Having been entrusted with representing such an institution that has a public record of contributing Godward change in individuals and in our community, I deeply and sincerely regret having communicated such ill-motivated rhetoric—particularly in light of our nation’s present rhetoric-saturated distress. While words, once spoken, can never be taken back, my hope is that my sincere apology for my own words can pave a more gracious path toward reconciliation—a reconciliation that is at the core of the gospel of Jesus Christ—humanity’s sole hope for rescue from all its evils.

Dr. Jason Hiles, Dean of Theology, said:

I, Jason Hiles, wish to extend a formal apology for my handling of comments made during the context of a Ministry Forum event on GCU’s campus in the fall of 2016. During the course of responding to student questions, a professor under my supervision made insensitive and incendiary comments about certain individuals within the Black Lives Matter movement.

These comments were entirely inappropriate, inexcusable, and out of line with the University’s views on racial issues and the Black Lives Matter movement. While I addressed the comments directly with the professor after the event, in retrospect I believe that an immediate, public refutation of the comments would have provided greater clarity to the 85 faculty and students in attendance and the 199 or so who have viewed the video since.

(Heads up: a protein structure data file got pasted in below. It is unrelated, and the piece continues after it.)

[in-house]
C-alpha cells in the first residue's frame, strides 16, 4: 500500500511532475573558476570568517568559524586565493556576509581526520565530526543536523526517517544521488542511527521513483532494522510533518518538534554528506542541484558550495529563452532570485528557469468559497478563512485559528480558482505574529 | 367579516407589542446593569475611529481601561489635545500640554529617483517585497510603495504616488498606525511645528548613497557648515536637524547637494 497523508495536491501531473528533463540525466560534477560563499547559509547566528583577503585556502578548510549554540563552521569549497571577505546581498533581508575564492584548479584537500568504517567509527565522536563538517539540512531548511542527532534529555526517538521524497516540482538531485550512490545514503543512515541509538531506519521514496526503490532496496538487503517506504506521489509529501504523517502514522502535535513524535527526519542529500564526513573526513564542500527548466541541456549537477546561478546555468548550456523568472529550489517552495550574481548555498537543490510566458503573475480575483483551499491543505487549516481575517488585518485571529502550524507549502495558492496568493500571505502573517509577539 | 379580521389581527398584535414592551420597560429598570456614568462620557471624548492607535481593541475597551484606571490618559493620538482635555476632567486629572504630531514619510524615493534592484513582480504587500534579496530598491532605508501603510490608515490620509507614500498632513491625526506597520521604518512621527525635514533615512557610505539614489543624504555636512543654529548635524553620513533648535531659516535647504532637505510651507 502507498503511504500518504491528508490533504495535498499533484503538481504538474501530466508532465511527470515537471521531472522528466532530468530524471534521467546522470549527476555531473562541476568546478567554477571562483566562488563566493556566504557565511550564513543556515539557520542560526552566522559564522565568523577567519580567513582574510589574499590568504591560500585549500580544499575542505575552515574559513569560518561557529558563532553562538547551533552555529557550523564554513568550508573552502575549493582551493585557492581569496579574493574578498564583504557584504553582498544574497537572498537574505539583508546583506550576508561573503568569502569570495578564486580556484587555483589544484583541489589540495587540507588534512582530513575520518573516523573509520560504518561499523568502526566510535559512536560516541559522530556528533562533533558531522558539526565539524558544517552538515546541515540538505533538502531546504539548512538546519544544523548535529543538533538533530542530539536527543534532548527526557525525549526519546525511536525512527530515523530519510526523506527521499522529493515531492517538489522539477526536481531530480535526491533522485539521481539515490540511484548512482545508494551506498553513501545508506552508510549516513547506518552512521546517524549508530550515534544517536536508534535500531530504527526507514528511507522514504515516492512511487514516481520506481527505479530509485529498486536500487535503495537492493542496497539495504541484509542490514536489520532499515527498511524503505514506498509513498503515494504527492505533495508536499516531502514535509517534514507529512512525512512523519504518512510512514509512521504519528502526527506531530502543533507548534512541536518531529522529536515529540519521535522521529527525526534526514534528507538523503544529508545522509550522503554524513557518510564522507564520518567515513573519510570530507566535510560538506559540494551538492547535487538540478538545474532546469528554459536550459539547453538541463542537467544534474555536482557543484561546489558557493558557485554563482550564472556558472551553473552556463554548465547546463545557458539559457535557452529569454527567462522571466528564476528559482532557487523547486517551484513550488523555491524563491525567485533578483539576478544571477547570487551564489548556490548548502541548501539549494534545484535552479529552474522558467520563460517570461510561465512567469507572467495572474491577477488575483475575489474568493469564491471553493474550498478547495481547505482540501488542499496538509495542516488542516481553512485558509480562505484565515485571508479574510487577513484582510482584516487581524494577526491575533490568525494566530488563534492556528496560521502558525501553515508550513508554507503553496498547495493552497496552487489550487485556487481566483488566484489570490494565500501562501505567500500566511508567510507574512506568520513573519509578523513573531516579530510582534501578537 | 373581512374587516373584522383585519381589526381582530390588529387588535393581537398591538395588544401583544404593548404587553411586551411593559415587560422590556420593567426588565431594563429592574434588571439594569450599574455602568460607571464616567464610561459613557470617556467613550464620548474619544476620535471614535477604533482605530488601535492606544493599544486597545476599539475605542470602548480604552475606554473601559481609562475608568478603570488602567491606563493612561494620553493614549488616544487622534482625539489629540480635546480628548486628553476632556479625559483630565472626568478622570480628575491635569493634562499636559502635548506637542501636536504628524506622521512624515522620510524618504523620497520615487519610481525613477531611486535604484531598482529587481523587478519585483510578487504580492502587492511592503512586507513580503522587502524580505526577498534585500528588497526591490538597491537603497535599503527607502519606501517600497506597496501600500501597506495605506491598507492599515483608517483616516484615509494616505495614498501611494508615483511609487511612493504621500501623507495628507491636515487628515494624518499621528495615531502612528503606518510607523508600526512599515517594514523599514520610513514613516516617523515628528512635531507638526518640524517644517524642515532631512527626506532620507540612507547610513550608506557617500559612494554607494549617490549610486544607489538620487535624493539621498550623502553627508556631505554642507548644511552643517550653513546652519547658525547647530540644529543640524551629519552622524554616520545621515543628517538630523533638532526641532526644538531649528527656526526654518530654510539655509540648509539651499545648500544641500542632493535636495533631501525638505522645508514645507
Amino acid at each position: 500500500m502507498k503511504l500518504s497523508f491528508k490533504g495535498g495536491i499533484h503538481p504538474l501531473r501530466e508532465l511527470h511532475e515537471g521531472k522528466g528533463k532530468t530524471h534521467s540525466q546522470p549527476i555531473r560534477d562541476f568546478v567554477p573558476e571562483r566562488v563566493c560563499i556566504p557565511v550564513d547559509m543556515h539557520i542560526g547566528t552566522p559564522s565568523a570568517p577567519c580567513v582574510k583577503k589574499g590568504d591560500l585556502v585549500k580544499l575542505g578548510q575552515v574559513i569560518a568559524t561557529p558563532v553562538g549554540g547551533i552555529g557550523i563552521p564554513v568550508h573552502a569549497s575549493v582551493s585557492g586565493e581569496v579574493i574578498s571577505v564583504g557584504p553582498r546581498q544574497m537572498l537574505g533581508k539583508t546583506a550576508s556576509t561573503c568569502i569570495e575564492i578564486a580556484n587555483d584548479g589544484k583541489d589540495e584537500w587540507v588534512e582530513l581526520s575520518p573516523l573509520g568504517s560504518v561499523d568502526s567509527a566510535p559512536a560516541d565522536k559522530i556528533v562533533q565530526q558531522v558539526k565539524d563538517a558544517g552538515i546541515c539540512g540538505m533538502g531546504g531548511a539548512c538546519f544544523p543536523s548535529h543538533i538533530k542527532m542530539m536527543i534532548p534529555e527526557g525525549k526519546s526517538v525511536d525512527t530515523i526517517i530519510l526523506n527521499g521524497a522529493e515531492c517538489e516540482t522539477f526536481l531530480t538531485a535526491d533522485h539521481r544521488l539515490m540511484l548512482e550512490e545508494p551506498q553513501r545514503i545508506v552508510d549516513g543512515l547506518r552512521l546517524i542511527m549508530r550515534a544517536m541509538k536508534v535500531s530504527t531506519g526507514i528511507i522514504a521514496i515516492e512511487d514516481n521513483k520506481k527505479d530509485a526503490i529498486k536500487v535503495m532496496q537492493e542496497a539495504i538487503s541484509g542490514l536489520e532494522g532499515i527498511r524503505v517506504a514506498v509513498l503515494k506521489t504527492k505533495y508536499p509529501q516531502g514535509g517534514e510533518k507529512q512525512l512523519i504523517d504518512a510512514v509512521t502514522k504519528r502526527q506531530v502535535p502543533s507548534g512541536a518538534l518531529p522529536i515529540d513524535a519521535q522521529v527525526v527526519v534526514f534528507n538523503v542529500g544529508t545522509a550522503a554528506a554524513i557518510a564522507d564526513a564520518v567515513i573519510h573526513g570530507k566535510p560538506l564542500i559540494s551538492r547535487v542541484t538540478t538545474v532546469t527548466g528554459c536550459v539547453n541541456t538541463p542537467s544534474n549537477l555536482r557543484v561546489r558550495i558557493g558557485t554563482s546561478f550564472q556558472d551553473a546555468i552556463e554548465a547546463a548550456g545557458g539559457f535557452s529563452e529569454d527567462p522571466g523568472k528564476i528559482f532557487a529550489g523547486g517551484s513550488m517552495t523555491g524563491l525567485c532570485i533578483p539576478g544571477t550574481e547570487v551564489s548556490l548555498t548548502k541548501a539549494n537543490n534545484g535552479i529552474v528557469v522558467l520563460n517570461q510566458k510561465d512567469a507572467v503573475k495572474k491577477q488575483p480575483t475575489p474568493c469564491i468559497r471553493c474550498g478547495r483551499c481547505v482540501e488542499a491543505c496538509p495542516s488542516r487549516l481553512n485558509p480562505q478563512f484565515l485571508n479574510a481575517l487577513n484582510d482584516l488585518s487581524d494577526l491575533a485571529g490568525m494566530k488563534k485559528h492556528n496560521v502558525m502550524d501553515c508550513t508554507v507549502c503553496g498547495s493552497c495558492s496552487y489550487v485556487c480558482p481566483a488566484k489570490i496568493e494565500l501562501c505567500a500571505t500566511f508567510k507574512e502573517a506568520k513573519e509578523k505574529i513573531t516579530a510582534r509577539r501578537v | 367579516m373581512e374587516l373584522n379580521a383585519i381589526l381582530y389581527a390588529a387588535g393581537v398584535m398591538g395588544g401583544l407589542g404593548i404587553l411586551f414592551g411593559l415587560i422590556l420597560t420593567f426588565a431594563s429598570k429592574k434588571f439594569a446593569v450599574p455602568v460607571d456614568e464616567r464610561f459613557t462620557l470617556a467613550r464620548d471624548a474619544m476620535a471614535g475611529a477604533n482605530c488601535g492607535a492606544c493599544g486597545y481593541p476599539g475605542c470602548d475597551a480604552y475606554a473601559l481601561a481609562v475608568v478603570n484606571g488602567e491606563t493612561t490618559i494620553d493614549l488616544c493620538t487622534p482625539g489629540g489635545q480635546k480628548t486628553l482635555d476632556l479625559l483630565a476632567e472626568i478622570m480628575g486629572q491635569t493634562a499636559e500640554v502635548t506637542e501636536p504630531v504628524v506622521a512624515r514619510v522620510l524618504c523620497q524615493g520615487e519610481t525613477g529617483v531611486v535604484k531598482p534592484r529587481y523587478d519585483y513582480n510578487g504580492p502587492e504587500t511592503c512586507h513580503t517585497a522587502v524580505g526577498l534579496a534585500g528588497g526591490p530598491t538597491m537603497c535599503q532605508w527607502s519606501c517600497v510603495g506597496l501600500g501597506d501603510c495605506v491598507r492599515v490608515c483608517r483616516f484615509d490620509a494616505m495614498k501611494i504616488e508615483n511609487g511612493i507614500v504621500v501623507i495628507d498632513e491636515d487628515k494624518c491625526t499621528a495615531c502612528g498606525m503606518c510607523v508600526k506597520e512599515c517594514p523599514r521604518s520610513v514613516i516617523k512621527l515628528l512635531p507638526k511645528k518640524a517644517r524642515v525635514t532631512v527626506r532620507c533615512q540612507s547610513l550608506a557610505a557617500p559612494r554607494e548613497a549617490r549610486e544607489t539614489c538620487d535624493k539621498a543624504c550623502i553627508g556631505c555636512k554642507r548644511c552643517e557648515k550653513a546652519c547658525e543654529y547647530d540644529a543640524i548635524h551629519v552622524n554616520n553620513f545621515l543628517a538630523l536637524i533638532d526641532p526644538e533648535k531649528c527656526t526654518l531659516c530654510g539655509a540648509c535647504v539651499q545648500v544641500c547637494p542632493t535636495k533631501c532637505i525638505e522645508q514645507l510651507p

It was not my intention to leave ambiguity about the University’s position on these complicated matters, nor did I intend to imply that the comments were acceptable. While this is by no means an excuse for my misjudgment in this case, I am confident that what I have learned from the incident will enable me to respond more adequately if faced with a similar situation at a future date.

Again, I apologize for this incident and I accept full responsibility for failing to adequately address comments which clearly have no place in civil public discourse.